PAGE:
By: Matthew Ryan
During the Presidential primary season, one public health issue has gotten particular attention: heroin drug addiction. Candidates from both parties have spoken eloquently and passionately about the need to resolve drug addiction with public health solutions. The current language and proposals are far different from tough law-and-order rhetoric from the 1980s during the cocaine addiction epidemic. These differences should not be overlooked: they should inform how race impacts our perceptions as both public health practitioners and policy-makers.
In a post on Medium, Jeb Bush spoke vulnerably about his daughter’s heroin addiction. He wrote, “As a father, I have felt the heartbreak of drug abuse. I never expected to see my precious daughter in jail… She went through hell… and so did I.”
Carly Fiorina has also spoken powerfully about losing her stepdaughter to drug addiction. In an email to supporters, she was emphatic, “If you’re criminalizing drug abuse and addiction, you’re not treating it—and you’re part of the problem.”
Even Chris Christie, a former U.S. Attorney intimately involved with the criminal justice system, gave a rousing speech defending a public health approach to drug addiction. Christie spoke about a friend from law school who died from drug addiction. At the end of the speech he universalized the problem, “It can happen to anyone. And so we need to start treating people in this country, not jailing them.”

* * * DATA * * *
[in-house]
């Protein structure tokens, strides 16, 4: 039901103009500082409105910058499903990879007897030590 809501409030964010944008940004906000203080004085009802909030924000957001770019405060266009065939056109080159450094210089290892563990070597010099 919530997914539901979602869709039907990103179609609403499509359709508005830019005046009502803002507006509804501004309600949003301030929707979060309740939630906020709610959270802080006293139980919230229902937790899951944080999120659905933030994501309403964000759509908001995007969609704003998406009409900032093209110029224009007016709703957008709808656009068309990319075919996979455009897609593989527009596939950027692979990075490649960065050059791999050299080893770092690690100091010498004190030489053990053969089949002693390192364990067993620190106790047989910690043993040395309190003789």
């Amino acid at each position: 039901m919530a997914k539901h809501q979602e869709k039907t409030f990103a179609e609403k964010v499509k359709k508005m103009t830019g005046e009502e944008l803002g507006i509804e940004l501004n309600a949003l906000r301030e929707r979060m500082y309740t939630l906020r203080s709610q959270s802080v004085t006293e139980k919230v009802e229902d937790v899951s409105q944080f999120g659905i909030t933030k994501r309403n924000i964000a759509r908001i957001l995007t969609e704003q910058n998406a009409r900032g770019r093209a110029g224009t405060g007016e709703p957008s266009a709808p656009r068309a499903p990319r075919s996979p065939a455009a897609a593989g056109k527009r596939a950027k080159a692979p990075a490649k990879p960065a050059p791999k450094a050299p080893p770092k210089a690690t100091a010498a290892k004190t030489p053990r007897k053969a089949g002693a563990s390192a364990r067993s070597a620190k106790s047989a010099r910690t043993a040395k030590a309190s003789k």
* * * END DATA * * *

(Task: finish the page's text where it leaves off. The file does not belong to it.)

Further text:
Mr. Bush, Ms. Fiorina, and Mr. Christie deserve a lot of credit (as do the many other candidates who have spoken to the issue). They have spoken with terrific moral courage, and by admitting we should treat drug addiction as a health problem—not a criminal one—I believe they have committed to ending the war on drugs. These proposals, and evolution, should not be taken for granted.
But our politicians’ evolution over the last thirty years should lead us to ask a critical question: why do we view public policy issues that impact people of color differently than issues that impact white people?
The “War on Drugs” and its disproportionate impact on persons of color are well-documented. Knowing that, we must wonder what explains the change over the last few decades? From a President that called drug abuse “a menace” and “public enemy number one,” and a Congress that overwhelmingly favored minimum mandatory sentences and disproportionately criminalized crack addiction, our view of drug addiction has changed quite a bit.
Why? Well one contributing factor may be that heroin is predominately a white person problem. In fact, almost 90 percent of new heroin users are white.
Now that drug addiction effects people that look more like our politicians (and myself), does that make our solutions more humane? If so, what does that say about what drives our policies when it is people that don’t look like us? And how can we change that?